The burner is the engine of your lamp, and as such it needs to be treated with care. To ensure an efficient burn, make sure that the burner is clear of any carbon deposits and that all the ventilation holes are clear.


If you have checked all these points and you still are not happy with your lamp, please contact us, we are happy to advise.

 I attach a useful video below 

3 March, 2016
History of John Moncrieff - Part Two

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Products manufactured by the North British Glassworks 

Gauge Glass: ‘Perth’ – ‘Unific’ – ‘Monax’ 

In the early years, the company grew with the steam engine, developing tubular gauge glasses to suit increasing boiler pressures. These were sold to every company running steam locomotives in the then ImageBritish Empire, and were known in every country on the planet. In the USA, they were known as “Scotch gauge glass”. 

Essentially, there were two types of tubular gauge glass, both in ‘heavy wall’. The “Perth” gauge glass was the earliest type, made from soda lime, but it was only suitable for low pressure steam applications, or tank contents gauges, because of its poor resistance to thermal shock. As Colin Mayor recalls: “I say made from soda lime, but apparently bottles, from any source — broken window glass, and even old mirrors — were fed into the ‘Soda’ furnace; one can only wonder what the quality was like.” 

As for the “Unific” brand gauge glass (with a blue label), it was made from Monax borosilicate glass, in a variety of diameters, normally 3/8" – 1/2" – 5/8" – 3/4" — but anything from ¼" (6mm) – 1" (25mm) and equivalent metric sizes for Europe. Lengths were anywhere between 3" (76mm) and 48" (122cm). Usually for the boilers it was between 9" (23cm) and 18" (46cm), with longer lengths being used as tank contents gauges at low pressures. The “Perth” brand was also made in these diameters and lengths.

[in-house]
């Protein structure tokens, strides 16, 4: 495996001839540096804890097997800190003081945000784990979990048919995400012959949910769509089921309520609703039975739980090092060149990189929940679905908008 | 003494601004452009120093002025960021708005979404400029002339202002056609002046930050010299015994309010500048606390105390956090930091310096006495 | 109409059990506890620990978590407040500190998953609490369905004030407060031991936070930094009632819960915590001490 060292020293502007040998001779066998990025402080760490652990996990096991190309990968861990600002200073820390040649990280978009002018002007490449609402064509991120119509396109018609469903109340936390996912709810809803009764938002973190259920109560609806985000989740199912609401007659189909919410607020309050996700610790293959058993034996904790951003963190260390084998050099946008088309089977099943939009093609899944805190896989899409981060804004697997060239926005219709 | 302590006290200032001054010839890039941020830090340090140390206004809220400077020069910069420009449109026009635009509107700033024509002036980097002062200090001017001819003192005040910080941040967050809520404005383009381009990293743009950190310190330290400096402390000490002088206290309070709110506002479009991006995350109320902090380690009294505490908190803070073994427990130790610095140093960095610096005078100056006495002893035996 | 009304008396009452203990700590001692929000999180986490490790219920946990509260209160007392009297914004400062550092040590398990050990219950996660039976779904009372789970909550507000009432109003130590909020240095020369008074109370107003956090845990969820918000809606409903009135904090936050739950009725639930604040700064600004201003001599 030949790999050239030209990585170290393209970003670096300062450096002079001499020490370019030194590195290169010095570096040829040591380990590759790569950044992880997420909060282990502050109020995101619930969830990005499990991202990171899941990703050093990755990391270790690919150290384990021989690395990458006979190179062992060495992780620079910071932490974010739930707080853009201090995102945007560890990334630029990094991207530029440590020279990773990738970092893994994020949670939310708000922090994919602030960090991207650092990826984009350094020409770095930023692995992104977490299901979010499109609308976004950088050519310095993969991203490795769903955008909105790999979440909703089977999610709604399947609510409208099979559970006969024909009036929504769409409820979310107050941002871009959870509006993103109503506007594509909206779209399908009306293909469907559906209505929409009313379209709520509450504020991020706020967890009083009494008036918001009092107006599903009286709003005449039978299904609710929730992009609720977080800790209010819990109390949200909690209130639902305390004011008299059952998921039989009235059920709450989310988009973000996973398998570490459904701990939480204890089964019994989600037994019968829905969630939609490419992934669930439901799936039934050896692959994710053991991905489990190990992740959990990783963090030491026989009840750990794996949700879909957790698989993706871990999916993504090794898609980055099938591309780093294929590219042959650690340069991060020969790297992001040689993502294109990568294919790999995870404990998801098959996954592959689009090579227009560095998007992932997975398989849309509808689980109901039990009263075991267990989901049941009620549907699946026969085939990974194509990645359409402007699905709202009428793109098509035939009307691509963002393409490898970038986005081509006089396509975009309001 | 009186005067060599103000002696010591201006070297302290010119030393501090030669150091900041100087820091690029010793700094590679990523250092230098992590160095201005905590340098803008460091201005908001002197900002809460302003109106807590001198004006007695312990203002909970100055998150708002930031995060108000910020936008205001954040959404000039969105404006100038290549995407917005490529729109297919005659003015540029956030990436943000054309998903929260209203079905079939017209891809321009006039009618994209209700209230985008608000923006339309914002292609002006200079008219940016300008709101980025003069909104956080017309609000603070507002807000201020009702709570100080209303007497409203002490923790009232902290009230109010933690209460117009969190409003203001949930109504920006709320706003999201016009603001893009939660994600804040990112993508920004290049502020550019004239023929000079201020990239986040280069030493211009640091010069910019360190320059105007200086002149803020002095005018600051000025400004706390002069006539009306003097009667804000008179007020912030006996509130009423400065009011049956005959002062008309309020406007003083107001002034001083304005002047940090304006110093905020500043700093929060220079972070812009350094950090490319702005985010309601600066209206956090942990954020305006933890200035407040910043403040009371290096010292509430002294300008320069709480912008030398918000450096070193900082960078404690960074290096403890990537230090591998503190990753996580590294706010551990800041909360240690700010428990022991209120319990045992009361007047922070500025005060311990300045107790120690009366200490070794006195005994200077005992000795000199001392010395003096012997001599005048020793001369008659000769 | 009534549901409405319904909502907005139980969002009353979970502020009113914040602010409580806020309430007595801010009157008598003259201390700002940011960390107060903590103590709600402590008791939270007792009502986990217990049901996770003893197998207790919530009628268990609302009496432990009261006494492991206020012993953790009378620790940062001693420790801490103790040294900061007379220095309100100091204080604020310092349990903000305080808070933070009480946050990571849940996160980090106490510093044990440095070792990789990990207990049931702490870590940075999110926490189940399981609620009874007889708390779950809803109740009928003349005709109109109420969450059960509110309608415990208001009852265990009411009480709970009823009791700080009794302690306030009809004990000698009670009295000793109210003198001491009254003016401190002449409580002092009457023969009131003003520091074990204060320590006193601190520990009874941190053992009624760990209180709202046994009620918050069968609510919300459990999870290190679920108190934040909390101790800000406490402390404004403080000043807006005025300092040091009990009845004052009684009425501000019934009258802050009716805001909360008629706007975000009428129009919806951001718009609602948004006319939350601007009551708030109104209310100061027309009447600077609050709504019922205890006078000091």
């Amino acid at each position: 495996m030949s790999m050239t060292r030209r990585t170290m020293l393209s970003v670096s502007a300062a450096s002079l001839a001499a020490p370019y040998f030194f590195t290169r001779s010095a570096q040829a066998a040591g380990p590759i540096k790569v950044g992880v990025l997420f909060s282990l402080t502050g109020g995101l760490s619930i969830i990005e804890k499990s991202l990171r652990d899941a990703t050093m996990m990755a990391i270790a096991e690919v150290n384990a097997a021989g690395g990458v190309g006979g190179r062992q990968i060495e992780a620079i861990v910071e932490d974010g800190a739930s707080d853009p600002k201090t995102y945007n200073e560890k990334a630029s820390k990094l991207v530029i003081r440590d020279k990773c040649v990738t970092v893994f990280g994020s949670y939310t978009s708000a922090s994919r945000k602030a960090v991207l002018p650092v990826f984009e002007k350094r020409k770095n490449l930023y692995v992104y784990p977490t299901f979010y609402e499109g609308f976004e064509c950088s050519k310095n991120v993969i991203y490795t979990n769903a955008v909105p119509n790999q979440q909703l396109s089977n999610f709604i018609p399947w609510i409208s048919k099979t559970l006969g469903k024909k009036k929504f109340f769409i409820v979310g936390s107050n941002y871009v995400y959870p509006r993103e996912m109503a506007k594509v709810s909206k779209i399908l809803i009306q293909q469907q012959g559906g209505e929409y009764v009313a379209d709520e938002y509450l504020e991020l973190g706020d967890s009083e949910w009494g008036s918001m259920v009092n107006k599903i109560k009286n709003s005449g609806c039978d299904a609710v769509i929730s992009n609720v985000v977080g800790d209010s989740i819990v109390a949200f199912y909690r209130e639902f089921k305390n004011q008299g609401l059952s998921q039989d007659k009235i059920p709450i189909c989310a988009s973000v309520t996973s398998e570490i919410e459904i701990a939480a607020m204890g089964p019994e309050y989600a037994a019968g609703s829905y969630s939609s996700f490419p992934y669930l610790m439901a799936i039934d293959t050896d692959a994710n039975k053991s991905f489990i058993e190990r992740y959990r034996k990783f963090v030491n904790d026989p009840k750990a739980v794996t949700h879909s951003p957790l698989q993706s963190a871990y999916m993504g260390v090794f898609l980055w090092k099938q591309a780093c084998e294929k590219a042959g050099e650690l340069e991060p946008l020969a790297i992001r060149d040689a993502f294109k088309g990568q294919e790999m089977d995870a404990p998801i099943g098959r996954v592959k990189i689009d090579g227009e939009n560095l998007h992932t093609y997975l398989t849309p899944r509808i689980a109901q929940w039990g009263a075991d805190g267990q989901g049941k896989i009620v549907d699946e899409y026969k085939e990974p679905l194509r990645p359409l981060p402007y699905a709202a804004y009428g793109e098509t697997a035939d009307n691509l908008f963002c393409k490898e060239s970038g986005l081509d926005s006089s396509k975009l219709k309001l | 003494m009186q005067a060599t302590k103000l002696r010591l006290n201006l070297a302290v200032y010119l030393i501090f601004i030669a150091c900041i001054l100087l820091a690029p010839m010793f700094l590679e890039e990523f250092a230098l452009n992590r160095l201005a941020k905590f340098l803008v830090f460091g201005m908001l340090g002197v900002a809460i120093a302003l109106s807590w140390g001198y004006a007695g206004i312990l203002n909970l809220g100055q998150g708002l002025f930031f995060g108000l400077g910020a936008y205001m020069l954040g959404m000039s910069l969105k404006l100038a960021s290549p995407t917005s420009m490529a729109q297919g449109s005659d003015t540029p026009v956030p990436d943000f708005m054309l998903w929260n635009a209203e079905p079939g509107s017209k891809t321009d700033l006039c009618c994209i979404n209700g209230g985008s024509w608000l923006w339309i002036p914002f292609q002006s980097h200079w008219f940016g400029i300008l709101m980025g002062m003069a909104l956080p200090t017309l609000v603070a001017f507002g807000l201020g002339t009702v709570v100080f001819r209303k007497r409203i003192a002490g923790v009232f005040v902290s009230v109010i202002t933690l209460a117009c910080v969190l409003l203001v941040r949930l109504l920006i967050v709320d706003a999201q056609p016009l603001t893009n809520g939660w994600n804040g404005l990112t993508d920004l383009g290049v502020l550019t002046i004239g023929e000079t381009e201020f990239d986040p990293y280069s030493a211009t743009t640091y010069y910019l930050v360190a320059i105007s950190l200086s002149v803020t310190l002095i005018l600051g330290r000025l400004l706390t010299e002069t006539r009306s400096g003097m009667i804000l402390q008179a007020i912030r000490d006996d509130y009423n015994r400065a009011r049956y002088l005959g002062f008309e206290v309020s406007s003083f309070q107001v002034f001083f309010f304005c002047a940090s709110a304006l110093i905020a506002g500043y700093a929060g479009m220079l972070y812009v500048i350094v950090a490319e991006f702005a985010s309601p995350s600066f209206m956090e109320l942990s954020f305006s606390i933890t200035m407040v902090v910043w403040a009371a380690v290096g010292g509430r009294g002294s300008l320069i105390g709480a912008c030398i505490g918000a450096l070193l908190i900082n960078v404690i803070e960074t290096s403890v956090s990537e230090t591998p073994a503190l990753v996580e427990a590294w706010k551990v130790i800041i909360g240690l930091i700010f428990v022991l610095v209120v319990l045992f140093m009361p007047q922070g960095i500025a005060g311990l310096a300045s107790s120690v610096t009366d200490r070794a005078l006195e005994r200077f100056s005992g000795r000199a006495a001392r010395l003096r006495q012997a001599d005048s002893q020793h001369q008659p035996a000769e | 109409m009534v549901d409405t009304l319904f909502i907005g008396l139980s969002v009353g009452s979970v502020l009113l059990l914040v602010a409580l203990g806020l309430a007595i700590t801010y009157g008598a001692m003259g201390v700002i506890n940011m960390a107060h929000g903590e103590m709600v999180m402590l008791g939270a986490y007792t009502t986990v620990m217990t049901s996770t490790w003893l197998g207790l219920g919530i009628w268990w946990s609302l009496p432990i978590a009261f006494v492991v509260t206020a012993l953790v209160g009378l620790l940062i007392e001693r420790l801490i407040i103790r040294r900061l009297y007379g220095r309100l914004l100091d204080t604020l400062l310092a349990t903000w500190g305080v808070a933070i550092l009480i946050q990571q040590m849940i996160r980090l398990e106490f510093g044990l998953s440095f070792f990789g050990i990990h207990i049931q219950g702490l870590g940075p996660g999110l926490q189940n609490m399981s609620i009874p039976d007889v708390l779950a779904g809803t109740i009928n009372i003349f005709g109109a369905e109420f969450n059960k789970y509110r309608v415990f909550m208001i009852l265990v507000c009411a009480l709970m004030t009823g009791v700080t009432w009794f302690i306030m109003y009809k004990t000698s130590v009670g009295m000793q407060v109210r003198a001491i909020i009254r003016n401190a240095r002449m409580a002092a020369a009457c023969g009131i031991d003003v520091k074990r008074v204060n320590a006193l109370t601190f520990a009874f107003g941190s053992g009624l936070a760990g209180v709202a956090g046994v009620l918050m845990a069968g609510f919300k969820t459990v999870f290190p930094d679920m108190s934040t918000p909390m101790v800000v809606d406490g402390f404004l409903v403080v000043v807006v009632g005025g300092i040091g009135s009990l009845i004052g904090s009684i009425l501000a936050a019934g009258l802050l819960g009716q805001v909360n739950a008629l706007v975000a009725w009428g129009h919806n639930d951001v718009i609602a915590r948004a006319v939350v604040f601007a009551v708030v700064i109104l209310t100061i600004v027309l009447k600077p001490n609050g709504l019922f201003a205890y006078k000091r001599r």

Other names were used for gauge glass (e.g. Monamel, Monax) and Trademark Registration documents used by Moncrieff’s could be researched in this regard, although it would be very time-consuming to do so. 

Monamel Brand 

Various other types of tubing were made in soda, borosilicate, and aluminosilicate glass, mostly for test tubes and manipulated laboratory ware. In the period 1962-1996, when Colin Mayor was with Moncrieff’s, only borosilicate tubing was made. Image

It is possible, but unlikely, that “Monax” was registered in the USA as a name for Moncrieff’s borosilicate However, Moncrieff’s did not license the melting of it to any other company. Monax was also a US trade name owned by MacBeth Evans Co and used initially for lamp shades and later for a range of opaque white tableware – after take over by Corning, this tableware continued in production.